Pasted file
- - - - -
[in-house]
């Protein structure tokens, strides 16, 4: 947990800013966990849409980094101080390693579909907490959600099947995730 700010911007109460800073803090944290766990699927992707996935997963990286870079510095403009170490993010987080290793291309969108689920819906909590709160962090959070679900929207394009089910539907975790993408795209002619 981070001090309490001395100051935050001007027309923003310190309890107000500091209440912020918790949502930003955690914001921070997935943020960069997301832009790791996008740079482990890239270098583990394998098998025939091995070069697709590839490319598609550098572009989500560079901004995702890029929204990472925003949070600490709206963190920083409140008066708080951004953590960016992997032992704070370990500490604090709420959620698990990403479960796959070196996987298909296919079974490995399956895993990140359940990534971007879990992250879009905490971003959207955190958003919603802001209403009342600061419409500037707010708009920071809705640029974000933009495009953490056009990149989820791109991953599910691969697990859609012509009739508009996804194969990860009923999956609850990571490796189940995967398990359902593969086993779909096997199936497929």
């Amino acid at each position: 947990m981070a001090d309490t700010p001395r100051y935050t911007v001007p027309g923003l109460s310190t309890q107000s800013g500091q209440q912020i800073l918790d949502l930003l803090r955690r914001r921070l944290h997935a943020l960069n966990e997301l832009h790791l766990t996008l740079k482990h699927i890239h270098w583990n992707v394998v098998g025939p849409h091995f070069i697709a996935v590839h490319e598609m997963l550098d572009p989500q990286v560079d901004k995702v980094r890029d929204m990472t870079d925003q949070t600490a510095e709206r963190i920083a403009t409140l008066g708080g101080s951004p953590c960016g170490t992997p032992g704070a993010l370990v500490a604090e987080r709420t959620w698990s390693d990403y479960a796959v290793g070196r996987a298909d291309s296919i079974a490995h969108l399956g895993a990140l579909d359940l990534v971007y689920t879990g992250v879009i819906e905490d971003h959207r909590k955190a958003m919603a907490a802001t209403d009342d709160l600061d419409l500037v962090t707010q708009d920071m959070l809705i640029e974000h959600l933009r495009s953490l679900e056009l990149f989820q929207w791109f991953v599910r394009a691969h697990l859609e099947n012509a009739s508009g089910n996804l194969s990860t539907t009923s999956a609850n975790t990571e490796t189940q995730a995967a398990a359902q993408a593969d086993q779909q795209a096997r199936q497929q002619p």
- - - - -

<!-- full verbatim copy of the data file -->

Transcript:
[in-house]
């Protein structure tokens, strides 16, 4: 947990800013966990849409980094101080390693579909907490959600099947995730 700010911007109460800073803090944290766990699927992707996935997963990286870079510095403009170490993010987080290793291309969108689920819906909590709160962090959070679900929207394009089910539907975790993408795209002619 981070001090309490001395100051935050001007027309923003310190309890107000500091209440912020918790949502930003955690914001921070997935943020960069997301832009790791996008740079482990890239270098583990394998098998025939091995070069697709590839490319598609550098572009989500560079901004995702890029929204990472925003949070600490709206963190920083409140008066708080951004953590960016992997032992704070370990500490604090709420959620698990990403479960796959070196996987298909296919079974490995399956895993990140359940990534971007879990992250879009905490971003959207955190958003919603802001209403009342600061419409500037707010708009920071809705640029974000933009495009953490056009990149989820791109991953599910691969697990859609012509009739508009996804194969990860009923999956609850990571490796189940995967398990359902593969086993779909096997199936497929």
């Amino acid at each position: 947990m981070a001090d309490t700010p001395r100051y935050t911007v001007p027309g923003l109460s310190t309890q107000s800013g500091q209440q912020i800073l918790d949502l930003l803090r955690r914001r921070l944290h997935a943020l960069n966990e997301l832009h790791l766990t996008l740079k482990h699927i890239h270098w583990n992707v394998v098998g025939p849409h091995f070069i697709a996935v590839h490319e598609m997963l550098d572009p989500q990286v560079d901004k995702v980094r890029d929204m990472t870079d925003q949070t600490a510095e709206r963190i920083a403009t409140l008066g708080g101080s951004p953590c960016g170490t992997p032992g704070a993010l370990v500490a604090e987080r709420t959620w698990s390693d990403y479960a796959v290793g070196r996987a298909d291309s296919i079974a490995h969108l399956g895993a990140l579909d359940l990534v971007y689920t879990g992250v879009i819906e905490d971003h959207r909590k955190a958003m919603a907490a802001t209403d009342d709160l600061d419409l500037v962090t707010q708009d920071m959070l809705i640029e974000h959600l933009r495009s953490l679900e056009l990149f989820q929207w791109f991953v599910r394009a691969h697990l859609e099947n012509a009739s508009g089910n996804l194969s990860t539907t009923s999956a609850n975790t990571e490796t189940q995730a995967a398990a359902q993408a593969d086993q779909q795209a096997r199936q497929q002619p």